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October 19, 2020

How to make your next contract discussion easier

With today’s high demand for qualified physicians, you want to take every opportunity to not only attract top candidates, but to also streamline the offer process. One of the best routes to a smooth finish is to be ready with answers to questions your candidates may raise. A common area of discussion is the employment contract; here’s a quick run-down on some key sections you’ll want to be ready to discuss.
What kind of insurance is offered?
Most candidates understand the need for malpractice insurance, but newer physicians might not realize the difference between occurrence-based or claims-made policies. Be ready to discuss both, and highlight which you’re offering. With a claims-made policy, discuss the need for an extended reporting endorsement - aka tail insurance. Key pieces of information include: who pays, where the money draws from, and if the burden of cost varies based on the details surrounding termination.
Any strings attached?
A bonus can be a great way to solidify the interest of an in-demand candidate and to help ensure their commitment. Sign-on bonuses, money toward education expenses, relocation bonuses - every new physician is pleased to see a little extra cash added to a contract.
If a bonus is something you’ll be pulling out of your bag, be ready to explain the terms. Is it being offered in increments, or all at once? Will it be delivered prior to their start date, or following a set period of employment? In the former case, do they have to be employed a set number of days in order to keep 100 percent? What are the payback provisions?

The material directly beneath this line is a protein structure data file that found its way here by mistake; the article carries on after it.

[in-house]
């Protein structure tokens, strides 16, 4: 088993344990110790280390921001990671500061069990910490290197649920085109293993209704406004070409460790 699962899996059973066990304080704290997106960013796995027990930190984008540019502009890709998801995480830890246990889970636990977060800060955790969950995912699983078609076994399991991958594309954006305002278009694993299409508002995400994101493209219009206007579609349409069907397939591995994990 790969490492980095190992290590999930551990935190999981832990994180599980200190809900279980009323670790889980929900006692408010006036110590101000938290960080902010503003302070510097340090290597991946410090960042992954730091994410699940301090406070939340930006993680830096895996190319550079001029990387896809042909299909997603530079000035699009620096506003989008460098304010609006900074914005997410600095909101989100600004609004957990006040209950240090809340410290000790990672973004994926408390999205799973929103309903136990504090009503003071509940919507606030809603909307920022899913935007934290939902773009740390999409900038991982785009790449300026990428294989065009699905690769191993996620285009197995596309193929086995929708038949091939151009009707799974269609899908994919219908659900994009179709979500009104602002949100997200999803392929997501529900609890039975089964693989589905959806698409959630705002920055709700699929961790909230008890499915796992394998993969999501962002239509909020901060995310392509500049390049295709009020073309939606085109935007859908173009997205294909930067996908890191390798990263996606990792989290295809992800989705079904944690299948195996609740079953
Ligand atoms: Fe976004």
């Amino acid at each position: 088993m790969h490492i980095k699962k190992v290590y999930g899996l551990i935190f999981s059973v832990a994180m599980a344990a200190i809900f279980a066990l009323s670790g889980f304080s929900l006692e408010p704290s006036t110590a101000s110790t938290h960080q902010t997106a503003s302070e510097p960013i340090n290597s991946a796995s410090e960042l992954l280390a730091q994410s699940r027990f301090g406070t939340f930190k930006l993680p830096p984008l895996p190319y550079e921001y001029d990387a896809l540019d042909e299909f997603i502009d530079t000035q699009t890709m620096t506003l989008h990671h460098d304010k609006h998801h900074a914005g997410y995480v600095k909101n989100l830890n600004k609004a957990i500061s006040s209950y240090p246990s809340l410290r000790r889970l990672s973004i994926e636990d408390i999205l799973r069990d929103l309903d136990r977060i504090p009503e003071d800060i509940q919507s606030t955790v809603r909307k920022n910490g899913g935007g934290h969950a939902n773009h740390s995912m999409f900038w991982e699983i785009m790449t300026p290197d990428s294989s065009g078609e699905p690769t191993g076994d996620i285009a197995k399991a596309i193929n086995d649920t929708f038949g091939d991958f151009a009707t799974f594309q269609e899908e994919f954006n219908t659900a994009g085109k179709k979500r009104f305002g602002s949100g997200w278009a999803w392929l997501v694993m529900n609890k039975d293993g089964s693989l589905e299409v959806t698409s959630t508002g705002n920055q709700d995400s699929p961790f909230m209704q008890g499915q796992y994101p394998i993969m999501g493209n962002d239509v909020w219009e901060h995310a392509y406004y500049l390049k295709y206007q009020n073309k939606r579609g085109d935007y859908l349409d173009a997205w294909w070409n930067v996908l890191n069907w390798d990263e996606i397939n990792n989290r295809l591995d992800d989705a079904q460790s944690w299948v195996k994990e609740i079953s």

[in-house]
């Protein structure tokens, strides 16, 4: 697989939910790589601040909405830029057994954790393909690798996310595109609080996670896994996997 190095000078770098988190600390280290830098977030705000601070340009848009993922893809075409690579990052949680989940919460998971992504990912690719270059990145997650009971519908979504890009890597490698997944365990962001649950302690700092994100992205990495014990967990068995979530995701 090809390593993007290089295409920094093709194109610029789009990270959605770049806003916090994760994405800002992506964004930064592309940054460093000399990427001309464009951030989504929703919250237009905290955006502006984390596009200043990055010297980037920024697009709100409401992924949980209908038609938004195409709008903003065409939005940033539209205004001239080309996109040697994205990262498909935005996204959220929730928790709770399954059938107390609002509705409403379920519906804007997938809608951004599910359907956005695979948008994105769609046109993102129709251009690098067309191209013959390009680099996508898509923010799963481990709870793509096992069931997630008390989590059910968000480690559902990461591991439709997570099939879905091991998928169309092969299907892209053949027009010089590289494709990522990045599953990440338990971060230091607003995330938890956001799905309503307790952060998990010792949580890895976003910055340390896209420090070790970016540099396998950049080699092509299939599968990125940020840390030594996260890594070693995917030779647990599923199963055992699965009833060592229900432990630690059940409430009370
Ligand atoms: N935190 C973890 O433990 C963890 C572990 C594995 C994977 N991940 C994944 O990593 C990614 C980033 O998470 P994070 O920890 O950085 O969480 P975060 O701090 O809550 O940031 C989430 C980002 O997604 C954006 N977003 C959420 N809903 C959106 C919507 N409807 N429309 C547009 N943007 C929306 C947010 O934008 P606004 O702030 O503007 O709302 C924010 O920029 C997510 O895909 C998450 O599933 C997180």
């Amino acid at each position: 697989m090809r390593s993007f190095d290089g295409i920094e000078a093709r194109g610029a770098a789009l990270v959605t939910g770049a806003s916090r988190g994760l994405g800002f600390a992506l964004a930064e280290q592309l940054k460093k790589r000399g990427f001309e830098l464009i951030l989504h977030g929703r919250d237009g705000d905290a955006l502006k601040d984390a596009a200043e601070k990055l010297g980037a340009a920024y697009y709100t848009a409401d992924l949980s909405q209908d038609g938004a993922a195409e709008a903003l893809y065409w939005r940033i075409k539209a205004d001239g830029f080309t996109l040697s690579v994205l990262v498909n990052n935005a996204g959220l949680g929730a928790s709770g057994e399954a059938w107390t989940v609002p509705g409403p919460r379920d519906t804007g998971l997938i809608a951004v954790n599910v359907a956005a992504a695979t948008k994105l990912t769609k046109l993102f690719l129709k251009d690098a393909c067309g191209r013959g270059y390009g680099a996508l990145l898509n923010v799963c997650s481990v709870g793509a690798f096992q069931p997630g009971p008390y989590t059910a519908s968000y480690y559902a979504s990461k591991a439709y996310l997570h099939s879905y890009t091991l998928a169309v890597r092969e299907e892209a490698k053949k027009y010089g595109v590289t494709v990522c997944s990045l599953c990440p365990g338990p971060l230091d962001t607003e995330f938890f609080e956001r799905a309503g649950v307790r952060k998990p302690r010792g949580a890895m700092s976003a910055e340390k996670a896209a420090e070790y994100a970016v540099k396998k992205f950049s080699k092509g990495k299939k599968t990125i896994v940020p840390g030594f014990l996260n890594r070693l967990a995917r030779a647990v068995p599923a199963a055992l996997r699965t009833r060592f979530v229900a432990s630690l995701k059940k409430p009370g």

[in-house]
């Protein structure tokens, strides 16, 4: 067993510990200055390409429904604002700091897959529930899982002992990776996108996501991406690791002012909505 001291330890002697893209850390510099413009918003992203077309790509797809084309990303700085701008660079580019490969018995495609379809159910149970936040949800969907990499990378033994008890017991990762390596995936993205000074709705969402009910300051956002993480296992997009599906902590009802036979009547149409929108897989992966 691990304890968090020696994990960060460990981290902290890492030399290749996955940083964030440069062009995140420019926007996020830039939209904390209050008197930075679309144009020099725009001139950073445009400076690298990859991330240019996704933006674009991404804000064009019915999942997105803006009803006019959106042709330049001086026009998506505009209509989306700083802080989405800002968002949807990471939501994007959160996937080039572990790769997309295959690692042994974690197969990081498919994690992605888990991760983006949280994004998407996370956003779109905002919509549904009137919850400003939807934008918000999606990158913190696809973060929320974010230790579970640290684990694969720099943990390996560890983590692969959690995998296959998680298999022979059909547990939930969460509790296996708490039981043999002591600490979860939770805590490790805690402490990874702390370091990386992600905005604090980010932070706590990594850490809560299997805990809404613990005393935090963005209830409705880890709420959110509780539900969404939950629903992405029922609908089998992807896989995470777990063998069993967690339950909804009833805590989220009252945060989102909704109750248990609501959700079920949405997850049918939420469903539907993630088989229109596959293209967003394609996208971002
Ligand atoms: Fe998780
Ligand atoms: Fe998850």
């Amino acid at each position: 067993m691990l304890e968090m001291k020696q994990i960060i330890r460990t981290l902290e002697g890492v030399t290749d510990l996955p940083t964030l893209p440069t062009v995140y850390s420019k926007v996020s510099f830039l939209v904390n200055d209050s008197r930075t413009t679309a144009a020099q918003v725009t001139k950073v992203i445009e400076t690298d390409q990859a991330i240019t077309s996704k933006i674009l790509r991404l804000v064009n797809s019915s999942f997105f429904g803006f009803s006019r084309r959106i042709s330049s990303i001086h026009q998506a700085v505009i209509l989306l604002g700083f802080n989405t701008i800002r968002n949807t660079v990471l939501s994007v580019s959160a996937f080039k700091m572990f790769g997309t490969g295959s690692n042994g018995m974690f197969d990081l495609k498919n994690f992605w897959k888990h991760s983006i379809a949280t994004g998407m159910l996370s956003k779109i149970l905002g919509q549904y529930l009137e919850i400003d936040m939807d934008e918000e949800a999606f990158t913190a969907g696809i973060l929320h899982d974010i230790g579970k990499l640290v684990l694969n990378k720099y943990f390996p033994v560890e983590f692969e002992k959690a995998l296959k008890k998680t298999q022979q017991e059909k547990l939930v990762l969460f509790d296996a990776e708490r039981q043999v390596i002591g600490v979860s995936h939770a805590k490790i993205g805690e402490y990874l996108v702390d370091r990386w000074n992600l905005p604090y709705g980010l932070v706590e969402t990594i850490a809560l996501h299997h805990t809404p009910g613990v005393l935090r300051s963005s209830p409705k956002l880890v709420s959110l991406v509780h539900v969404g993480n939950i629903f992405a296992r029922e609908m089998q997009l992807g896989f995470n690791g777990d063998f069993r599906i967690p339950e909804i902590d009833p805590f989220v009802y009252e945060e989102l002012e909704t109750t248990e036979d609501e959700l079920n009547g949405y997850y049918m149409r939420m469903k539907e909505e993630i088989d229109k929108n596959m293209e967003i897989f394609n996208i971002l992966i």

What learning opportunities do you offer?
A selling point to a candidate weighing different offers could be the opportunity to continue refining their skills. In addition to details about Cme coverage - both in terms of time used and cash available - describe other learning possibilities, ideally, those which other physicians have taken advantage.
What is the non-compete clause?
Physicians with young families or other ties to a region may wish to negotiate the restrictive covenant. Know what adjustments your organization would be willing to make. Not all states equally enforce restrictive covenants, but it’s best to remind the candidate that they’re legally obligated to uphold any signed agreement.

Be prepared to talk about these key sections to help your candidate evaluate their contract offer.
How is this contract terminated?
This may seem like an obvious point, but ensure the contract’s duration is understood - one year, automatic renewal or indefinite - as well as the expected termination procedure, including the required number of days’ notice, terms of termination, and means of relaying the news to patients.
Also explain what happens to the physician’s contract in the case of merger, acquisition, or other change of ownership. Is the contract assignable or non-assignable?
What about benefits?
Relocation package, mentoring, retirement, family leave, support services - available benefits outside of compensation are common areas for discussion. Know what’s negotiable, and communicate it upfront. Don’t underestimate the importance of following up with answers in this area; sometimes a seemingly small issue can be the tipping point for the candidate.
A physician contract is a lengthy and complicated document, but from your seat on the other side of the table, you’re in a great position to help clarify the contents and convince your candidate to come on board.

Read PracticeLink articles by Debbie Swanson

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